It is therefore important to remind the reader that, according to the Father of IGDT (Ben-Haim 2001, 2006, 2010) the uncertainty that IGDT was designed to deal with is severe in the sense that

And so, contrary to what is claimed in the above quote, "The key conceptual hook of info-gap" cannot possibly be "that decisions should maximize the likelihood of obtaining an acceptable outcome.

It is interesting that other scholars expressed similar assessments of IGDT's ability to create an imaginary "likelihood" or "belief" structure:

Super-Natural Power Myth: In some sense IGDT can be viewed as a replacement for probability theory. To wit:

Information-gap (henceforth termed ‘‘info-gap’’) theory was invented to assist decision-making when there are substantial knowledge gaps and when probabilistic models of uncertainty are unreliable (Ben-Haim, 2006). In general terms, info-gap theory seeks decisions that are most likely to achieve a minimally acceptable (satisfactory) outcome in the face of uncertainty, termed robust satisficing.
Burgman et al. (2008, p. 8)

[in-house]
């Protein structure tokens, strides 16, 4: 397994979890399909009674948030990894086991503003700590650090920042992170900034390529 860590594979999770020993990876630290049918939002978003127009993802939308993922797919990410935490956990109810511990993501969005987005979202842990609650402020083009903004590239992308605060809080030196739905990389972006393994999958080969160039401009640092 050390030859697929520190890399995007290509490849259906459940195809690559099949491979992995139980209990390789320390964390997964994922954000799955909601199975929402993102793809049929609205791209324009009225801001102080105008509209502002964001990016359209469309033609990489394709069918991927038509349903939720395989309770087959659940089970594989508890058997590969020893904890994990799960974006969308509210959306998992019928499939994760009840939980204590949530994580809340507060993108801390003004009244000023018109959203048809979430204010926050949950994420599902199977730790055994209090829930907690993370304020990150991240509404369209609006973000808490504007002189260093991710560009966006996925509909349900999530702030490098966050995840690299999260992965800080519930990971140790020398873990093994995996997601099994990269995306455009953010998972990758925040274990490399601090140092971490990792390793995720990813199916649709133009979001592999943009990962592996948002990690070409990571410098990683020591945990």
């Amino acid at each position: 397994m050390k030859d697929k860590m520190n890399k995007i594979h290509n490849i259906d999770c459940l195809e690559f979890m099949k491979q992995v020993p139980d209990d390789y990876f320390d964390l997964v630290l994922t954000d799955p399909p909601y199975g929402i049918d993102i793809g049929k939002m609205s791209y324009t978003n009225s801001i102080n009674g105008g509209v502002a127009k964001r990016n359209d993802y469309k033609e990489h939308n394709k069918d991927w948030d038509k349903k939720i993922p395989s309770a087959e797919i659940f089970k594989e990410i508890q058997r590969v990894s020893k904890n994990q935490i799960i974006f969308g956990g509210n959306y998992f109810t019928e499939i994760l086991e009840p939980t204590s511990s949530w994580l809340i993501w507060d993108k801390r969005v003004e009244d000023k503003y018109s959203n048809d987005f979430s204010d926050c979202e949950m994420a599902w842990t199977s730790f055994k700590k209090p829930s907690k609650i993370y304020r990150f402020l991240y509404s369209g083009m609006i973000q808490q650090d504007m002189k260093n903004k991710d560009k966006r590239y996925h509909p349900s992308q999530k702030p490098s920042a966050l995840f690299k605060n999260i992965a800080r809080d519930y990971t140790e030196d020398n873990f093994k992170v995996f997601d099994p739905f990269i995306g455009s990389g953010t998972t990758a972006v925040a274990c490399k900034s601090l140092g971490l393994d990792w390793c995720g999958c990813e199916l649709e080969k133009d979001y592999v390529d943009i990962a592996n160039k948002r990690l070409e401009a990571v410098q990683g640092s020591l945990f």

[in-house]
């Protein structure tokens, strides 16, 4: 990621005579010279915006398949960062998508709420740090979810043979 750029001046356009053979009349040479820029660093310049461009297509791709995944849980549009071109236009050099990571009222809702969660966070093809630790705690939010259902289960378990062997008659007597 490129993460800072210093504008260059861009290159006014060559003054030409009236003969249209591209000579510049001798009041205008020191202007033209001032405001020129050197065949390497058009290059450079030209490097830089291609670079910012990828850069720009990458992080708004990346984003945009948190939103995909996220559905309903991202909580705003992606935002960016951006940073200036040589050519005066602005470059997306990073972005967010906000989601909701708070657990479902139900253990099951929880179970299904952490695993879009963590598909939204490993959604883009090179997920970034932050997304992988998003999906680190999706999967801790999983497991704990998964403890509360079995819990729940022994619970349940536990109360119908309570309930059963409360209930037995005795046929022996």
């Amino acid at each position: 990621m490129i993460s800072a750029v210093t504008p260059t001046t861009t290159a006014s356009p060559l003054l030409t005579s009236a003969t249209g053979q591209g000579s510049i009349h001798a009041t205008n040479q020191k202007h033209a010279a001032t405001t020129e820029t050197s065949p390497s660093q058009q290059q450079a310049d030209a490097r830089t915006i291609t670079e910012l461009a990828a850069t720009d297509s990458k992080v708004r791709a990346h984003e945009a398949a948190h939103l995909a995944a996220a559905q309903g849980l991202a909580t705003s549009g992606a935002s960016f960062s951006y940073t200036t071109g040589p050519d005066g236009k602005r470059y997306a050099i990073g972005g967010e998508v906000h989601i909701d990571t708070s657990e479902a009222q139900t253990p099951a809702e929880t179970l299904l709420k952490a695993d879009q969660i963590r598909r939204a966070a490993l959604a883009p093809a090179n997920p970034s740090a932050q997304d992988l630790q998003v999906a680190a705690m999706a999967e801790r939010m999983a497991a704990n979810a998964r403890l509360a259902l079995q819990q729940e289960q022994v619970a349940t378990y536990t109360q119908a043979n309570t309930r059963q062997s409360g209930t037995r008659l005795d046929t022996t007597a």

However, if they are uncertain about this model and wish to minimize the chance of unacceptably large costs, they can calculate the robust-optimal number of surveys with equation (5).
Rout et al. (2009, p. 785)

Info-gap models are used to quantify non-probabilistic "true" (Knightian) uncertainty (Ben-Haim 2006). An info-gap model is an unbounded family of nested sets, $\mathscr{U}(\alpha,\widetilde{u})$. At any level of uncertainty $\alpha$, the set $\mathscr{U}(\alpha,\widetilde{u})$ contains possible realizations of $u$. As the horizon of uncertainty $\alpha$ gets larger, the sets $\mathscr{U}(\alpha,\tilde{u})$ become more inclusive. The info-gap model expresses the decision maker's beliefs about uncertain variation of $u$ around $\tilde{u}$. 
Davidovitch and Ben-Haim (2010, pp. 267-8)

Reality Check: 
According to Ben-Haim (2001, 2006, 2010), IGDT is a probability, likelihood, plausibility, chance, belief FREE theory. Hence, its robustness analysis cannot possibly rank decisions according to the likelihood, or chance that they achieve acceptable (satisfactory) outcome in the face of such an uncertainty (except for trivial cases). Furthermore, IGDT cannot possibly express the decision maker's beliefs about uncertain variation of $u$ around $\tilde{u}$.

The interesting this is that there are warnings in the IGDT literature itself against such misapplications of the theory. For instance, consider this text that pre-date the official birth of IGDT :

However, unlike in a probabilistic analysis, $r$ has no connotation of likelihood. We have no rigorous basis for evaluating how likely failure may be; we simply lack the information, and to make a judgment would be deceptive and could be dangerous. There may definitely be a likelihood of failure associated with any given radial tolerance. However, the available information does not allow one to assess this likelihood with any reasonable accuracy.